What might Autism Training for the NHS look like?

Updated: Mar 26


Butterfly trapped by window pane


It will of course, depend on who is doing the training. My own experience of battling to get a referral from reluctant GPs, speaks volumes to me. And then the questions... Like trying out different lenses in an eye test, Blurred words and meandering questions that confused. Autistic sisters and brothers, I hear your words.


I see myself in you so clearly. I identify. I totally get you.


How is it then, that when I look at the way Autism is diagnosed, I feel so lost?

The disbelieving eyes of doctors, blind to my anxiety, locked inside. Oblivious of the hurt they were causing in their denial. Sense-blind to my silence, to the words that would not form. Their tests, so stuck in a neurotypical narrative, seemed out of place. So obsessed with our fitting in.

Acceptance is about the world adapting a little, to fit in with our needs.

Surely it is about time we are listened to, not talked down to.


When is the time that our vision is expressed?

And our truths spoken?

When will the right to our own culture be recognised?

Time to see a little through our eyes...

There are more and better things to talk about than functioning labels and deficits. Change the narrative. And let us make sure that it will be a positive one.

A blue eye with the caption: what might Autism training for the NHS look like?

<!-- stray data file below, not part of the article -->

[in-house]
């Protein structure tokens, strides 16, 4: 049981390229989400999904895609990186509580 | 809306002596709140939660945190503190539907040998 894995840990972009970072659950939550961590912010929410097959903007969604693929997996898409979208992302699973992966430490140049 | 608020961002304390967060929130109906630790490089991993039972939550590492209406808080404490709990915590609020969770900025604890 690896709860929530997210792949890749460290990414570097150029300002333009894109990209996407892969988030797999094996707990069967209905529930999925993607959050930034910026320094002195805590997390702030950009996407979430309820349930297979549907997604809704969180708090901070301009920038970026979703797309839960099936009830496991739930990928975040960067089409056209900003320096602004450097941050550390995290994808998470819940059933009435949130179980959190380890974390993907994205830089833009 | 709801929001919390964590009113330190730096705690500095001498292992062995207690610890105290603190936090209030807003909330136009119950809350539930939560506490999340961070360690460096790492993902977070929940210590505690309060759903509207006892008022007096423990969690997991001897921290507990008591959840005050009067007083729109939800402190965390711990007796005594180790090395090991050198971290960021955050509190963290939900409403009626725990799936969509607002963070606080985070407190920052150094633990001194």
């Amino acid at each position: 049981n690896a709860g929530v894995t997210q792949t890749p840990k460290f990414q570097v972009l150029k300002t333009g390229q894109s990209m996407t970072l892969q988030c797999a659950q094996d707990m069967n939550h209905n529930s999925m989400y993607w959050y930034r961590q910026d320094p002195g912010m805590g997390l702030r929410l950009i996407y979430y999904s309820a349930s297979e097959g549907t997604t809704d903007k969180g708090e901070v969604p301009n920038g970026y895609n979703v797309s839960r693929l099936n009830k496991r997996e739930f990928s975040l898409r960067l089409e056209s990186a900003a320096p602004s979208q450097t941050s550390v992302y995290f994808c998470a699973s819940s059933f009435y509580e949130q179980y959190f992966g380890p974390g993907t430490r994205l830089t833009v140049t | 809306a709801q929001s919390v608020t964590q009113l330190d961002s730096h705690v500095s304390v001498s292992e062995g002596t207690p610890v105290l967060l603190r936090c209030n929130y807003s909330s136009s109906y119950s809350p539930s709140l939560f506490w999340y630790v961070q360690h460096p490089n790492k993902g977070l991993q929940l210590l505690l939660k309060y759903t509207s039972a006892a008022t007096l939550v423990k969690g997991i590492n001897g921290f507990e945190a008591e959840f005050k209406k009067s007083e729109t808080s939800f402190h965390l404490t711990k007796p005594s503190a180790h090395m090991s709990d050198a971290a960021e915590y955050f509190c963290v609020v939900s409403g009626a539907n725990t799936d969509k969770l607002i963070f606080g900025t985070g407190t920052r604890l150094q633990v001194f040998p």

How do we get there? A start is through continual consultancy and inclusion of the Autistic community in shaping Services that actually offer support that we want and need. At the moment we have generations of GPs, nurses and other medical professionals who have had no proper Autistic-led training. When we try to access services therefore, it is a massive struggle and exercise for us to explain our medical and other relevant needs. We may experience sensations very differently to other people. A few key examples are pain, touch, hunger, temperature, taste and smell. If NHS staff are oblivious to this, then warning signs to serious injury and illness can easily be missed. A lot of us are so filled with anxiety, so used to a life-time of masking, that we often allow ourselves to be talked over and fobbed off, by professionals who do not believe us. We are a vulnerable group in Society who abhor discord and conflict. Thus some of us cannot speak up for ourselves when an authority figure such as a Doctor tells us something. This is born out in many examples. A person who is overwhelmed by the effort of communication, or by the surrounding sensory environment, cannot be expected to self-advocate and communicate their needs. Each Autistic person's experience is slightly different, and it is important that professionals are aware that there can be big differences. There is no one set of rules to fit everyone. For instance one Autistic person may be hyper-sensitive, meaning they cannot tolerate the slightest pain. Another Autistic person may have an opposite reaction. Some are hypo-sensitive, meaning they struggle to feel signals from the body such as pain. Questions that are asked to us in a certain way can overwhelm us if they are too general in their formulation. Professionals need to use precise and clear language. If questions are too vague or can be interpreted in a multitude of ways, then we will not be able to decide how to answer. Once we are overwhelmed, and our anxiety levels climb, we will often just say anything to get out of the painful situation. This is true of some real cases, where the patient was later found to have been bleeding out, but their overriding instinct was to leave. Sometimes how we are approached and how we are spoken to by staff can be incredibly triggering. An awareness of fight and flight response would be beneficial, as would a better knowledge and tolerance of Autistic coping behaviours. If an Autistic person needs to move their body in a certain way, or make certain sounds, to regulate their sensory needs, or to reduce anxiety, then they should shown the compassion and tolerance that they deserve. Staff must have a greater awareness of how they approach the patient. If they are too sudden, loud or their behaviour is perceived as threatening, then this can provoke people to react by their defensive fight or flight instincts. With every Medical appointment, we are faced with staff who are not aware that we spend our lives camouflaging our true thoughts and feelings. They do not seem to realise, that Autism is called an invisible disability for that very reason. How then are we supposed to explain it to neurotypical people who do not have the tools or training to empathise with our lived experience? The answer is staring us in the face. The Autistic Community must be involved in shaping a new generation of NHS professional. On this topic, it is us who have the knowledge and the expertise. We have all lived it every day of our lives. This could solve many Social problems at once. By having Autistic people behind training to support our needs, it would create useful roles for numerous of our neuro-kin. It would not only dramatically improve training and professional understanding of us in the NHS, but it would employ many individuals across the country, whose talents have gone to waste. What might the NHS services look like to us then? At the moment, we can only hope, dream and continue to campaign. I for one would like to step through the looking glass, into a distant future, and find out.

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